Al Qaeda has gotten too careless in its choice of projects and planning recently, which may account for the lack of terrorist activity here, the CIA reported on Wednesday.
Nothing illustrated that point better than when the once-feared terrorist network showed up at the Brooklyn Bridge this week with a 40-man work crew and six pieces of heavy earth-moving equipment to tear down New York City's famed connector between Brooklyn and lower Manhattan, only to be turned away on a technicality.
"They put up orange cones and 'Men at work' signs, the whole shebang," a CIA operative said. "But what tipped us off was that the men actually looked busy, not standing around collecting a paycheck, like you usually see in the city."
New Yorkers couldn't believe Al Qaeda's brazen return to these shores, despite tight security measures, eagle-eye law enforcement and a citizenry that gets huffy at any traffic delay. The CIA chided the organization as getting too big for its sarwals. The words "Al Qaeda" and its logo, splashed across the sides of the bulldozers and dump trucks, appeared to be hastily painted over to avoid detection.
At mid-morning, one police cruiser showed up and asked the crew's foreman for his work permits.
"All their paperwork was in order, but they hadn't kicked back money to the proper agencies like they were supposed to," the cop said. "I followed procedure and called for backup, and we worked with their flagmen to divert traffic until we sent them all home."
Thanks to a weak-kneed, left-leaning Democratic Congress, law enforcement's power has been gutted, leaving police with only the authority to break up the project. They could not arrest anyone, nor confiscate the heavy equipment or explosives. Al Qaeda was issued a citation, which is accompanied by a small fine.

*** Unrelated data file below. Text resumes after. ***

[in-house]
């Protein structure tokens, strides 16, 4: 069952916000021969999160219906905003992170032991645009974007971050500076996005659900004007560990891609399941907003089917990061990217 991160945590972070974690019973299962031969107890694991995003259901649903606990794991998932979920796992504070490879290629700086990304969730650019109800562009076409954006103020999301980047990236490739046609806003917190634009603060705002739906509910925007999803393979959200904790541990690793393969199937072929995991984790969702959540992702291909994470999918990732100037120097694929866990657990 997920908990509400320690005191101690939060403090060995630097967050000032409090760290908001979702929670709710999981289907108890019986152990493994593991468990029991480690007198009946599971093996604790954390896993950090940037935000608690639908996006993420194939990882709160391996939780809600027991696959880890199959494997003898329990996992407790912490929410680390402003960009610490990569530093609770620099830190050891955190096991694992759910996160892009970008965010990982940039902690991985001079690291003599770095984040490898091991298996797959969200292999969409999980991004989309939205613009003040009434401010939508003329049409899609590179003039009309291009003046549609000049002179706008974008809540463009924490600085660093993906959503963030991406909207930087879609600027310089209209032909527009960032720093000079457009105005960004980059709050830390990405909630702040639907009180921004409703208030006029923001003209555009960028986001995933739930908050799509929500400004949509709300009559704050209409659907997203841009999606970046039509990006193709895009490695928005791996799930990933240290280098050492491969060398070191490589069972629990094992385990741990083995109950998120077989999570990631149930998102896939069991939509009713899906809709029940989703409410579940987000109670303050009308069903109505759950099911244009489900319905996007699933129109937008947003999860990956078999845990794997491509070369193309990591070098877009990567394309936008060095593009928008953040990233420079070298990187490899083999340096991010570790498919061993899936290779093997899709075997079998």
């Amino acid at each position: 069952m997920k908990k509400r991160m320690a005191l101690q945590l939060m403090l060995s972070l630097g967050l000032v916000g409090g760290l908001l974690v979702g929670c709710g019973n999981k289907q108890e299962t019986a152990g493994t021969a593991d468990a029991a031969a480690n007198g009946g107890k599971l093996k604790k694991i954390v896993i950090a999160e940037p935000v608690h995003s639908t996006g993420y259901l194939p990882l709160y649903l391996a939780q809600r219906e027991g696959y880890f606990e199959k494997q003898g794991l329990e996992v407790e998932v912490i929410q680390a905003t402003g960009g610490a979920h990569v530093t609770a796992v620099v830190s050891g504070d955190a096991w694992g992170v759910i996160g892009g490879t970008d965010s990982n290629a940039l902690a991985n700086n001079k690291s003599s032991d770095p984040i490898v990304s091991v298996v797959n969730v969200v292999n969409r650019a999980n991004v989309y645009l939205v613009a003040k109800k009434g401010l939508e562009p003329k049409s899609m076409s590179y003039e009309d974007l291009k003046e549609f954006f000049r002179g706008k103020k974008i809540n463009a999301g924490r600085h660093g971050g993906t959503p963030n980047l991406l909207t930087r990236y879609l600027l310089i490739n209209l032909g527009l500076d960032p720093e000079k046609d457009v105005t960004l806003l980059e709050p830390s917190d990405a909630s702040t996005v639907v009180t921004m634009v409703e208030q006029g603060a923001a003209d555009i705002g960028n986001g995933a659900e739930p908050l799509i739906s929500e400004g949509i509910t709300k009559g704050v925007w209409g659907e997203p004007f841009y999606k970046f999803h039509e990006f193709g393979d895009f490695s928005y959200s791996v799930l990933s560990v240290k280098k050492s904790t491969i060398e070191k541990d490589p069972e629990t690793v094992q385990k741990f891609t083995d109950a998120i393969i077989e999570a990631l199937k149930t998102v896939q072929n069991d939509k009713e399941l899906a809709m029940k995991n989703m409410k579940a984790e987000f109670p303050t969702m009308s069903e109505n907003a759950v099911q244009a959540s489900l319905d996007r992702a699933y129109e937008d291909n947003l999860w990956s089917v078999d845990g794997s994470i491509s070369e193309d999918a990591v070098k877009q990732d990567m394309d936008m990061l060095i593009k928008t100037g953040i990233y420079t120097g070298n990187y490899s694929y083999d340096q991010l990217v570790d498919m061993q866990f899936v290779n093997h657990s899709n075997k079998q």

The bridge dismantling is slated to continue once all the politicians are paid off.
The cop said the workers, all wearing snazzy Al Qaeda-issue overalls and protective gear, were displeased with the project, calling it "not aggressive or covert enough."
A couple of Iraqi men on the crew complained that the work was hard, and far from the "glorious mission" they signed up for at the Baghdad recruiting office.
"I thought I was going to blow myself up in one swift, painless moment," one Iraqi said. "For the record, this is bullshit. It looks like a two-year job, minimum."
The other Iraqi said, "We were misled. The cell leader said we'd get double-suicide points for this mission. Who wouldn't be enticed? That rockets you to the platinum-card membership level.
"Then I get here and they hand me a hard hat and pick-ax, and tell me to get busy. This one smartass crew chief said, 'There aren't any virgins in heaven waiting for slouches like me.' I mean, why the abuse?"
The CIA announced that while it enjoyed taking Al Qaeda down a peg or two, it was like shooting fish in a barrel.
"Looks like we'll have to do another black ops thing and pass it off as Al Qaeda's work," the CIA operative said. "Seems like we always have to show them how it's done."